Objective: Evaluate the diagnostic performance of knee physical exam findings and participant-reported symptoms for MRI-detected effusion-synovitis (ES) among knees with early and late-stage osteoarthritis (OA). Design: The Osteoarthritis Initiative (OAI) is a longitudinal study of participants with or at risk for knee OA. Two samples with MRI readings were available: 344 knees with early OA (312 participants) and 216 with late-stage OA (186 participants). Trained examiners performed bulge sign (BS) and patellar tap (PT) exams, and participants reported on knee swelling and pain with leg straightening. Effusion-synovitis on 3T non-contrast MRI was scored using the MRI Osteoarthritis Knee Score (MOAKS). Diagnostic performance of physical exam findings and symptoms was estimated with bootstrapped confidence intervals. Results: For the early OA sample, the highest sensitivity for medium/large effusion-synovitis was achieved with a positive finding for any of the physical exam maneuvers and/or participant-reported symptoms (81.0 [95% CI: 70.0, 91.3]). Both knee symptoms in combination had a prevalence of 11.7% and yielded the highest estimated positive predictive value (PPV) (50.0 [95% CI: 34.2, 66.7]) and likelihood ratio positive (LR+) (5.2 [95% CI: 2.9, 9.7]). In late-stage OA knees, exam findings and symptoms provided minimal information beyond the prevalence. Conclusion: Patient report of both symptoms, or at least one positive exam finding and at least one symptom, could be used to identify knees at increased risk of effusion-synovitis in knees with early stage OA, either for screening purposes in clinical evaluation, or for study sample enrichment with an inflammatory phenotype; diagnostic performance was not sufficiently high for clinical diagnostic purposes.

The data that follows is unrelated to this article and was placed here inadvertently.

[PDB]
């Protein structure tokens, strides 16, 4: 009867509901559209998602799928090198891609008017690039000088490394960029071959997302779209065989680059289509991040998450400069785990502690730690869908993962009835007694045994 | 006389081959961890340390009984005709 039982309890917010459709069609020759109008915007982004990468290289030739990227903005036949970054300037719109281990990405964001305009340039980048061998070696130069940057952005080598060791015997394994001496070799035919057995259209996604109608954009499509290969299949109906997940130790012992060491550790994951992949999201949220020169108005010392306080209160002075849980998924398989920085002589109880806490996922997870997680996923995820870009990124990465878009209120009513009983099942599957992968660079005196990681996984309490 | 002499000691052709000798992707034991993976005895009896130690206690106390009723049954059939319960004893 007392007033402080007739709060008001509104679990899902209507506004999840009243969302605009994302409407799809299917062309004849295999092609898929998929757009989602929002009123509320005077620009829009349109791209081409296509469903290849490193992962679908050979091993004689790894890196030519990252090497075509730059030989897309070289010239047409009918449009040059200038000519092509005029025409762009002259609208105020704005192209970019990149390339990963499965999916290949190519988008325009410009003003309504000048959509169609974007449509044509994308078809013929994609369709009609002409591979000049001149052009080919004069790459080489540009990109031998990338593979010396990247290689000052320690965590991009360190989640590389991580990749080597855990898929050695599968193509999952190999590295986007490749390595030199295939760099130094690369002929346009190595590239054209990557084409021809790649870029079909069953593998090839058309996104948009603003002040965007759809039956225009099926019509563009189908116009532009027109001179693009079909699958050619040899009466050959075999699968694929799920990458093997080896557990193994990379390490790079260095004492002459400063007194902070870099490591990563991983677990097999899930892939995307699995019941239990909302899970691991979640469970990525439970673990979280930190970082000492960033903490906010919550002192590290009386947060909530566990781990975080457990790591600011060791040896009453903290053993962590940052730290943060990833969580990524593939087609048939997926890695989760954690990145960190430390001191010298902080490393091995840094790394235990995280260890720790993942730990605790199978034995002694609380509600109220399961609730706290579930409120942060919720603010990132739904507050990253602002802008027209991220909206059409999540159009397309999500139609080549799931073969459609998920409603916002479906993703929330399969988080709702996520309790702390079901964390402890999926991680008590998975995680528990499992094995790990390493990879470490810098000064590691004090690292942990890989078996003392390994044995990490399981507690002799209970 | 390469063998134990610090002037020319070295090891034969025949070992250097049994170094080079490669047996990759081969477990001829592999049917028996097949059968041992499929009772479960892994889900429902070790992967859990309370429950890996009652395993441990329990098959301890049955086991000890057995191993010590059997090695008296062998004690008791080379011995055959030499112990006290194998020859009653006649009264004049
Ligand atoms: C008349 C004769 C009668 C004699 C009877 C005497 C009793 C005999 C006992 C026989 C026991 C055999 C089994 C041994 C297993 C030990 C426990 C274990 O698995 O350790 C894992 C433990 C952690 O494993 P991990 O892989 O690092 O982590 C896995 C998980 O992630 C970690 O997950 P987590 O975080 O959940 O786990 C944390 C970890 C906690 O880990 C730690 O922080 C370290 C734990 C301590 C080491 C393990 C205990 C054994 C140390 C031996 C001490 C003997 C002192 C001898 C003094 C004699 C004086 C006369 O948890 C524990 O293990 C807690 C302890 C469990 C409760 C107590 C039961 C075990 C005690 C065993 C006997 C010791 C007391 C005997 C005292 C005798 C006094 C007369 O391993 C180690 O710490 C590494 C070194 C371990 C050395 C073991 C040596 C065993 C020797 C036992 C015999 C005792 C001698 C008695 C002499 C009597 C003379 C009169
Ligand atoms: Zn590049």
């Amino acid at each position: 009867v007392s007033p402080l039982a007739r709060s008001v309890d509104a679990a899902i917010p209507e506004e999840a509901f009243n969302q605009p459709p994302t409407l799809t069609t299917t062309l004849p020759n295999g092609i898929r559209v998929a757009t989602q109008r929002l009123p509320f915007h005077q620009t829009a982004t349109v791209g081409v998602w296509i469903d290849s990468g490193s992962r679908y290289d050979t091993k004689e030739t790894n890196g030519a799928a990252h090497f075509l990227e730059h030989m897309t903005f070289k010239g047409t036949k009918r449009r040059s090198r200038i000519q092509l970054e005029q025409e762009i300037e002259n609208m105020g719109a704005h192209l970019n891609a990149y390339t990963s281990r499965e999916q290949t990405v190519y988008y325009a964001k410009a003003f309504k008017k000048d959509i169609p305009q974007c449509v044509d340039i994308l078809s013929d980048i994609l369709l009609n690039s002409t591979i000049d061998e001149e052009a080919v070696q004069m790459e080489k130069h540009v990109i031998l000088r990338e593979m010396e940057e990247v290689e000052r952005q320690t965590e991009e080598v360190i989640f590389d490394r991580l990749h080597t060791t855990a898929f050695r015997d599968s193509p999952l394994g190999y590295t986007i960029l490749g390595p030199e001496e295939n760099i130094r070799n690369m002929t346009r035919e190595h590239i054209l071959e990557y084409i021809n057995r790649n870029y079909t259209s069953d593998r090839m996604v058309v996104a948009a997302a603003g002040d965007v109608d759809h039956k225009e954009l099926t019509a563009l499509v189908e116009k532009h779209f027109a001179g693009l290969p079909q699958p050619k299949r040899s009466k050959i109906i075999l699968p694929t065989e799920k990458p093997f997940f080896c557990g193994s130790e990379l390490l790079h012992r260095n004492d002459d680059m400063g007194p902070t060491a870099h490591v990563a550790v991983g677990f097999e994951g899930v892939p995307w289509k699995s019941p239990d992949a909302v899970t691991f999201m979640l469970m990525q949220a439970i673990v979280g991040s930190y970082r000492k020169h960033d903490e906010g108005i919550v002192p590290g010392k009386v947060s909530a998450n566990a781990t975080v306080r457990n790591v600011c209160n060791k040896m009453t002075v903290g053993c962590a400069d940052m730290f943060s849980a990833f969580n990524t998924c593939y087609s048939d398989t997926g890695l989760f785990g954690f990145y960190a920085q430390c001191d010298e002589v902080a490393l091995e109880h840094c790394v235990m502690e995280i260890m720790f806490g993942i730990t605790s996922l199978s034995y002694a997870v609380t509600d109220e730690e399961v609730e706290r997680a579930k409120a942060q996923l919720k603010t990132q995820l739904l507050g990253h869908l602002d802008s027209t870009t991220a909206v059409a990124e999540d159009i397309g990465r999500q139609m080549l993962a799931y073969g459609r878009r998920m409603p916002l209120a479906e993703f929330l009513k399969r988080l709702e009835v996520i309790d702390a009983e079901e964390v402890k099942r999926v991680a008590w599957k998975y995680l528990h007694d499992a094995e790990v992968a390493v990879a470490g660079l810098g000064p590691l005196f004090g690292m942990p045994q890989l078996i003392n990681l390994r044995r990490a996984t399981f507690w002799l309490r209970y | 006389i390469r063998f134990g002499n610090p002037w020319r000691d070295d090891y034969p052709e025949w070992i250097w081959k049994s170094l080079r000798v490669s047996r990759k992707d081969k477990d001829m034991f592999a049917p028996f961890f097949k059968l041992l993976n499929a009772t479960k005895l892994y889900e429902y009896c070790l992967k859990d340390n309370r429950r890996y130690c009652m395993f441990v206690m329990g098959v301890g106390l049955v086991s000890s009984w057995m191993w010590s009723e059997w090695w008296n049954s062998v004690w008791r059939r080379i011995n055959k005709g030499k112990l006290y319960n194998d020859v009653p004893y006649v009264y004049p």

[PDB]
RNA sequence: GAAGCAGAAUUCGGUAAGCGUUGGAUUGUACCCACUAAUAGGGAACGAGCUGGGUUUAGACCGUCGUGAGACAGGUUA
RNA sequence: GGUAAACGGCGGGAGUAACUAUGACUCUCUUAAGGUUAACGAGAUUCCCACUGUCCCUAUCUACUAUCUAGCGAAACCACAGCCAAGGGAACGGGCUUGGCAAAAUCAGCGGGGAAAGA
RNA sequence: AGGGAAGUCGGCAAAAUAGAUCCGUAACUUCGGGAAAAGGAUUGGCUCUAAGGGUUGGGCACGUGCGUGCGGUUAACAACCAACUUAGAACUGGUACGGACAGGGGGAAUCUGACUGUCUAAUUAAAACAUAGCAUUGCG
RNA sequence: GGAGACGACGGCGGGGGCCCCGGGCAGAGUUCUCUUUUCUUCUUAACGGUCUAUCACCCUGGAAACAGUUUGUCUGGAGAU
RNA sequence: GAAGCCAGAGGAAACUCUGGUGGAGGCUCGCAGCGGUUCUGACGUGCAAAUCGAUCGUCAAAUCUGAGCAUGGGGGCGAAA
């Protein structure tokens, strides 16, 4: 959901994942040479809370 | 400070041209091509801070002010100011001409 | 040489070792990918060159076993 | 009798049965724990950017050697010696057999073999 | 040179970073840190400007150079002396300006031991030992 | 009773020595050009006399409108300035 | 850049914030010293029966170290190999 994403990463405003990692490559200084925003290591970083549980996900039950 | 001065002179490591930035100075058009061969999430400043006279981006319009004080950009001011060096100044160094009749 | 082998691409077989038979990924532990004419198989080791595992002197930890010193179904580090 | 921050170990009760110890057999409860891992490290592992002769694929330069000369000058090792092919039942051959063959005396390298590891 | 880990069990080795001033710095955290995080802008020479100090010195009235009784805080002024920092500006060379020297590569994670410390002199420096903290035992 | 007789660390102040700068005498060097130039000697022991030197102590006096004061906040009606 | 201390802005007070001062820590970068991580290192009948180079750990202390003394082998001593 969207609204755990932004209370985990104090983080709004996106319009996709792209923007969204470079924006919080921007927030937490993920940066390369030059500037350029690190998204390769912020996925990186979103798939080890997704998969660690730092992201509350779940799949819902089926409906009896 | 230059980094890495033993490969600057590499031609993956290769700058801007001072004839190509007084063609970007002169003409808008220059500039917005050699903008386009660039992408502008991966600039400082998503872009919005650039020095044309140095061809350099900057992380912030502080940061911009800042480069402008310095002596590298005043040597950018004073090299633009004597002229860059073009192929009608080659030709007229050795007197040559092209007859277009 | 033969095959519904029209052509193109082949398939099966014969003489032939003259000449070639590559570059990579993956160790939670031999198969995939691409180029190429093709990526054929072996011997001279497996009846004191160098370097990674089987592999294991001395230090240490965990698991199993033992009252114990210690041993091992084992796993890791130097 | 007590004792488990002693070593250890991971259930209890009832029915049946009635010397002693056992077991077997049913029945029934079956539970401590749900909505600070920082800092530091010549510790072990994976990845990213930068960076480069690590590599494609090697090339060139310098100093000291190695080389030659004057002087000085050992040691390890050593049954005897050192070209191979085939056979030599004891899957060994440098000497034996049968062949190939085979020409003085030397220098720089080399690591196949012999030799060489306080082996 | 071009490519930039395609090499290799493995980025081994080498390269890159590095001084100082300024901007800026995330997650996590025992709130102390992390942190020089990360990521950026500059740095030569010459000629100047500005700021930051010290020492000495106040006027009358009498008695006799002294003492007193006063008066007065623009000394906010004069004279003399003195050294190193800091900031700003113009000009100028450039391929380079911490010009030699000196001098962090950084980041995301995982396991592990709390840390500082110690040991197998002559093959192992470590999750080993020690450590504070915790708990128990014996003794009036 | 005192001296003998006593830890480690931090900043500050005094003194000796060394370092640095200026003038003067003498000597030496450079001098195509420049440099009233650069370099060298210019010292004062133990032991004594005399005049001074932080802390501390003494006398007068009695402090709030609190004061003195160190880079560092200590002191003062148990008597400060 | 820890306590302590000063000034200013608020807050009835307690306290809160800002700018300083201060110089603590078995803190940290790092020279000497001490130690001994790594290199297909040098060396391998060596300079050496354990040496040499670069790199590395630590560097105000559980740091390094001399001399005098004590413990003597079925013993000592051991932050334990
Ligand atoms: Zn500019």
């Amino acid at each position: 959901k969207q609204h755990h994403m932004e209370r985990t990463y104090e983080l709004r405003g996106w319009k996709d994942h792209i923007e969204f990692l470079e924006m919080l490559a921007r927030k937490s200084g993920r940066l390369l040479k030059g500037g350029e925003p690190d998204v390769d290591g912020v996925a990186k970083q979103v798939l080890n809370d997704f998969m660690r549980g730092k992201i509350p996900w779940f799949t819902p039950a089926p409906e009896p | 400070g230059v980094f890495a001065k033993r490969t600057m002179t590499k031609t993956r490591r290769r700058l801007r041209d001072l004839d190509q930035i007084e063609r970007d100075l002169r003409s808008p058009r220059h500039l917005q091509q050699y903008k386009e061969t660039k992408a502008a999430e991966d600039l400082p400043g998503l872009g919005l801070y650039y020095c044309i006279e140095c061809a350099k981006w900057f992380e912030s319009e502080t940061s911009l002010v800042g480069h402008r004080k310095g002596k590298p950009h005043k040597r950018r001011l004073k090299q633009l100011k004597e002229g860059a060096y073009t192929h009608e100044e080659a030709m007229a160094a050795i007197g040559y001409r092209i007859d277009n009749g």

- Diagnostic accuracy
- Knee osteoarthritis
ASJC Scopus subject areas
- Biomedical Engineering
- Orthopedics and Sports Medicine